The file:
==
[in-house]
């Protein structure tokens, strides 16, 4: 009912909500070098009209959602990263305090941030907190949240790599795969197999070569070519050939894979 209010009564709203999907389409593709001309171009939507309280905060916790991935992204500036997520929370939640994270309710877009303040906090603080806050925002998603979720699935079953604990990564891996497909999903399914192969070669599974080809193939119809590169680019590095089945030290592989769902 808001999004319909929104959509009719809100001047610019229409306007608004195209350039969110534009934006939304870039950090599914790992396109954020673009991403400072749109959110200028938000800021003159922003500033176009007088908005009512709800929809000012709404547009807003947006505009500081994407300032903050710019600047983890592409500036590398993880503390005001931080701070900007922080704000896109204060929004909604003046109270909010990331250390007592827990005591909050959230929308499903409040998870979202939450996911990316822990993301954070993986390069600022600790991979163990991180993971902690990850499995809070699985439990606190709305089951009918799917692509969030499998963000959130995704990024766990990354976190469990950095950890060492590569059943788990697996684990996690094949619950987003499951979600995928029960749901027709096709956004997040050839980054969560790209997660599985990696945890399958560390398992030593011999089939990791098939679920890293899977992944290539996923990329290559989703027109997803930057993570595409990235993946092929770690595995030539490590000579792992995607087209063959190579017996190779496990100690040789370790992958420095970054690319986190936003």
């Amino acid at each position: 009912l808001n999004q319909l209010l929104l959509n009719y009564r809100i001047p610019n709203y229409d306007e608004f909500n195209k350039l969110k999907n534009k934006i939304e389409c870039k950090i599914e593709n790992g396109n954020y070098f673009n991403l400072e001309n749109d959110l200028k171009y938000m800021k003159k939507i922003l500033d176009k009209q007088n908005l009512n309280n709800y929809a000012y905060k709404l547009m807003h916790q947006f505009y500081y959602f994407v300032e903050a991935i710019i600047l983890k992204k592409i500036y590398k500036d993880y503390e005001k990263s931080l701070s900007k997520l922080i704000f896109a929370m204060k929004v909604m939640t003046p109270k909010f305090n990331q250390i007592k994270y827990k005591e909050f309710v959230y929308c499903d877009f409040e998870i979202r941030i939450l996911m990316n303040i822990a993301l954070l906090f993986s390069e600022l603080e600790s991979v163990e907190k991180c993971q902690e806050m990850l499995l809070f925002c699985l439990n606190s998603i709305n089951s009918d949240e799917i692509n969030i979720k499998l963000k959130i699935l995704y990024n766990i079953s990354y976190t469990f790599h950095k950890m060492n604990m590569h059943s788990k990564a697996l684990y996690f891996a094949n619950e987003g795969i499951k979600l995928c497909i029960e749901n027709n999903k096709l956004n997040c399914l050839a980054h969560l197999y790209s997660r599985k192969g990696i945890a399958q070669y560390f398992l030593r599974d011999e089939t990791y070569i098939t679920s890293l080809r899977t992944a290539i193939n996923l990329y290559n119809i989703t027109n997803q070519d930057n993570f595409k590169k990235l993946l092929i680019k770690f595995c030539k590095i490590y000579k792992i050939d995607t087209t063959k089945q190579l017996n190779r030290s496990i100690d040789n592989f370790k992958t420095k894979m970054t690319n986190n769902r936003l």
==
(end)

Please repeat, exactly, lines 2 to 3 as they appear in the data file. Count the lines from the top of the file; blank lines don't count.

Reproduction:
């Protein structure tokens, strides 16, 4: 009912909500070098009209959602990263305090941030907190949240790599795969197999070569070519050939894979 209010009564709203999907389409593709001309171009939507309280905060916790991935992204500036997520929370939640994270309710877009303040906090603080806050925002998603979720699935079953604990990564891996497909999903399914192969070669599974080809193939119809590169680019590095089945030290592989769902 808001999004319909929104959509009719809100001047610019229409306007608004195209350039969110534009934006939304870039950090599914790992396109954020673009991403400072749109959110200028938000800021003159922003500033176009007088908005009512709800929809000012709404547009807003947006505009500081994407300032903050710019600047983890592409500036590398993880503390005001931080701070900007922080704000896109204060929004909604003046109270909010990331250390007592827990005591909050959230929308499903409040998870979202939450996911990316822990993301954070993986390069600022600790991979163990991180993971902690990850499995809070699985439990606190709305089951009918799917692509969030499998963000959130995704990024766990990354976190469990950095950890060492590569059943788990697996684990996690094949619950987003499951979600995928029960749901027709096709956004997040050839980054969560790209997660599985990696945890399958560390398992030593011999089939990791098939679920890293899977992944290539996923990329290559989703027109997803930057993570595409990235993946092929770690595995030539490590000579792992995607087209063959190579017996190779496990100690040789370790992958420095970054690319986190936003």
């Amino acid at each position: 009912l808001n999004q319909l209010l929104l959509n009719y009564r809100i001047p610019n709203y229409d306007e608004f909500n195209k350039l969110k999907n534009k934006i939304e389409c870039k950090i599914e593709n790992g396109n954020y070098f673009n991403l400072e001309n749109d959110l200028k171009y938000m800021k003159k939507i922003l500033d176009k009209q007088n908005l009512n309280n709800y929809a000012y905060k709404l547009m807003h916790q947006f505009y500081y959602f994407v300032e903050a991935i710019i600047l983890k992204k592409i500036y590398k500036d993880y503390e005001k990263s931080l701070s900007k997520l922080i704000f896109a929370m204060k929004v909604m939640t003046p109270k909010f305090n990331q250390i007592k994270y827990k005591e909050f309710v959230y929308c499903d877009f409040e998870i979202r941030i939450l996911m990316n303040i822990a993301l954070l906090f993986s390069e600022l603080e600790s991979v163990e907190k991180c993971q902690e806050m990850l499995l809070f925002c699985l439990n606190s998603i709305n089951s009918d949240e799917i692509n969030i979720k499998l963000k959130i699935l995704y990024n766990i079953s990354y976190t469990f790599h950095k950890m060492n604990m590569h059943s788990k990564a697996l684990y996690f891996a094949n619950e987003g795969i499951k979600l995928c497909i029960e749901n027709n999903k096709l956004n997040c399914l050839a980054h969560l197999y790209s997660r599985k192969g990696i945890a399958q070669y560390f398992l030593r599974d011999e089939t990791y070569i098939t679920s890293l080809r899977t992944a290539i193939n996923l990329y290559n119809i989703t027109n997803q070519d930057n993570f595409k590169k990235l993946l092929i680019k770690f595995c030539k590095i490590y000579k792992i050939d995607t087209t063959k089945q190579l017996n190779r030290s496990i100690d040789n592989f370790k992958t420095k894979m970054t690319n986190n769902r936003l």